In the moss trade, generic descriptive terms are often used instead of species names. For instance, "sheet moss" is any moss with a sheet-like habit; in the US, usually Thuidium delicatulum (delicate fern moss), Hypnum imponens (flat fern moss), or Hypnum curvifolium (curvy fern moss); similarly, "mood moss" is any species that forms cushions or clumps, in the US usually Dicranum species.[35]

The acrocarps (cushion mosses) and pleurocarps (carpet mosses) represent major morphological types[38] within the clade of "true mosses" Bryopsida.[39]


Hillside pleurocarp lawn at Kenroku-en

Prostrate, creeping, branching; smooth sheetlike; fast to regenerate from fragments and faster-growing,[40] with maximum growth rates allowing them to double in size every six months. They are earlier-succession than acrocarps.[40] They can live constantly moist[29] or even submerged,[41] and may be watered as often as six times a day; however, if they become soggy they will grow fungi, including mould and mildew.[17] This is particularly common at temperatures above 24 °C (75 °F).[32]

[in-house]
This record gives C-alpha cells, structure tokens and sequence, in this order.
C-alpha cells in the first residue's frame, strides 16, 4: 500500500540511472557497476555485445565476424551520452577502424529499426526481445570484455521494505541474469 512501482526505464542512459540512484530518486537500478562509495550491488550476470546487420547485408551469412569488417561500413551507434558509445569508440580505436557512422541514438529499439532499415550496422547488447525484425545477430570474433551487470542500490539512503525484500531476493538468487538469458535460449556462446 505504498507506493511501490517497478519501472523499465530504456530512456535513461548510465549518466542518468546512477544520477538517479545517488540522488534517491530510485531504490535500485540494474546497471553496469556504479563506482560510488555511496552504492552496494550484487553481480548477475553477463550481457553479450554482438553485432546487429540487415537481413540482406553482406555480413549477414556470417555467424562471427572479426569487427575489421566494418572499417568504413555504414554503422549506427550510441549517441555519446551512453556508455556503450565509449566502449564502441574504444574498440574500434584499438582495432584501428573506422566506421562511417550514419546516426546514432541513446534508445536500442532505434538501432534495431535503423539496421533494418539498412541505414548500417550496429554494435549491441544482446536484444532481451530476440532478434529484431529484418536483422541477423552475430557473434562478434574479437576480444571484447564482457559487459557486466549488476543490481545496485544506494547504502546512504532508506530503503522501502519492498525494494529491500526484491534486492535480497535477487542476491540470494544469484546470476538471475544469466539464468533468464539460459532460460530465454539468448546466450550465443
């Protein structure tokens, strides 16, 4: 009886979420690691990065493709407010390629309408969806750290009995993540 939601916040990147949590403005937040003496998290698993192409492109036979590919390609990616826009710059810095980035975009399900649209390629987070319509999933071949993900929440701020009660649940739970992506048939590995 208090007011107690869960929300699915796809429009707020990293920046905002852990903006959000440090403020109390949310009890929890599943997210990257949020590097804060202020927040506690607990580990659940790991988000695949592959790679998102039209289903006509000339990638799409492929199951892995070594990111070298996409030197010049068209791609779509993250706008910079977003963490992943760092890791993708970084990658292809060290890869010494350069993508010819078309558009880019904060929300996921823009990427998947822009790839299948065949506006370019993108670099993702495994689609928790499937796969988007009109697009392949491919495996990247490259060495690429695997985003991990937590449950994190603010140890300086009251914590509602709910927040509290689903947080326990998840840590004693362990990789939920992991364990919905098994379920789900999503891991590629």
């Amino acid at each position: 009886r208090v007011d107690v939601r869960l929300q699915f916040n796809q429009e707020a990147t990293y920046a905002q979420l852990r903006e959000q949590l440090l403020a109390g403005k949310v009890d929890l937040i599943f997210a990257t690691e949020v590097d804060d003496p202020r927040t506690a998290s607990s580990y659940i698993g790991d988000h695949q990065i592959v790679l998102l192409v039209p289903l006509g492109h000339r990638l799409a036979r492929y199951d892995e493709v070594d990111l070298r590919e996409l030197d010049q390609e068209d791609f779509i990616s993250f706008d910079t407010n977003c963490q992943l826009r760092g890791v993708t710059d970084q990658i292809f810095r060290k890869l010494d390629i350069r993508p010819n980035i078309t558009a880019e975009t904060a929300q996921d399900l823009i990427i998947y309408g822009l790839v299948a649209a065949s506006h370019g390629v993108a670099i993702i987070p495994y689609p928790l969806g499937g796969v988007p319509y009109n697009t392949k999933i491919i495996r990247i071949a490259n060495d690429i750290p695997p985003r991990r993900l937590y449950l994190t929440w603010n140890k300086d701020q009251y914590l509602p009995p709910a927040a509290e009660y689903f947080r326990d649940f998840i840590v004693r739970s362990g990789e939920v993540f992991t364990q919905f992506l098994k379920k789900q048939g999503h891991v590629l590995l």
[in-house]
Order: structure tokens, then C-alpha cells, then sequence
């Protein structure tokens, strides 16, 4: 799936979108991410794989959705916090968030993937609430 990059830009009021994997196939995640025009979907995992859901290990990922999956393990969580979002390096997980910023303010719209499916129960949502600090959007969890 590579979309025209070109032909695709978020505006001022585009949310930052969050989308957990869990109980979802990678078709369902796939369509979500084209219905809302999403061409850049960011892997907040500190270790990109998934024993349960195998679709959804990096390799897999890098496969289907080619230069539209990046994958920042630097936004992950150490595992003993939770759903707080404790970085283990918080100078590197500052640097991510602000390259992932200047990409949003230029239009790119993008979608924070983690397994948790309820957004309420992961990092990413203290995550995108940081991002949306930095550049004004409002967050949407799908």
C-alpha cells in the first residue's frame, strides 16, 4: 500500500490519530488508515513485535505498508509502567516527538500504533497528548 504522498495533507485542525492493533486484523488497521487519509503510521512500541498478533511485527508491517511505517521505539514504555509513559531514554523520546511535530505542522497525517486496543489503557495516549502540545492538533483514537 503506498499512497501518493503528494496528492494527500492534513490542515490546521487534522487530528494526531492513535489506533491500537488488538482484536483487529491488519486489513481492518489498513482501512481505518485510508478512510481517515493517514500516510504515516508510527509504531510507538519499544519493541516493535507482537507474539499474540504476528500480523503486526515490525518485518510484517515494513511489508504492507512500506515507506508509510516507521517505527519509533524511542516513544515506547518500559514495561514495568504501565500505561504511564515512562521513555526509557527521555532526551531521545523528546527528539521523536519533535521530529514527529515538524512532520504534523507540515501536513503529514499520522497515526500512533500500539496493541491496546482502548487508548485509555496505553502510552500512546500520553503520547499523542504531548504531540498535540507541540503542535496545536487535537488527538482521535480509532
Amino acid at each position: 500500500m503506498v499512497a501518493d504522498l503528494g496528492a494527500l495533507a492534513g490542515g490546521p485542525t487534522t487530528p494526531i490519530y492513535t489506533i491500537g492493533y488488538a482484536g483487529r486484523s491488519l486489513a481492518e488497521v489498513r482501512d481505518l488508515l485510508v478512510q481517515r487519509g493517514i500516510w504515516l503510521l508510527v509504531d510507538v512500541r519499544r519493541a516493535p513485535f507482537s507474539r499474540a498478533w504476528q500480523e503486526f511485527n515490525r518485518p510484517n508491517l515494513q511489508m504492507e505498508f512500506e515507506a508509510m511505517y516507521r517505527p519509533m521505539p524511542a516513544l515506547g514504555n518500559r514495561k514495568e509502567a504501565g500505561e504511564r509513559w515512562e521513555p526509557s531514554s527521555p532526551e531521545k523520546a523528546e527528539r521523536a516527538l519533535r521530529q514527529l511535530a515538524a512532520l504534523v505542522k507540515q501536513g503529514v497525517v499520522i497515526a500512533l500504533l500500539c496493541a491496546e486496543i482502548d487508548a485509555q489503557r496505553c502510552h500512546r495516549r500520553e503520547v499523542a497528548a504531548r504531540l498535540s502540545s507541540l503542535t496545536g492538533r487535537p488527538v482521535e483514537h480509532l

Acrocarps: Schistidium sp. (left), Grimmia pulvinata (right)
Assorted acrocarps on a wall

Acrocarps are thick, upright, mounded/clumping in habit, and slower-growing.[40] Acrocarps need to dry out regularly.[29] If constantly moist for more than 2–3 months, they will rot,[17] and they will not grow completely submerged.[41] They are generally more drought-tolerant than pleurocarps.[2]


Wild moss lawns

Moss lawns in gardens

See also


  1. ^ a b c d e f Dunn, Jancee (May 2008). "Moss Makes a Lush, No-Care Lawn". The New York Times. Retrieved 29 February 2020.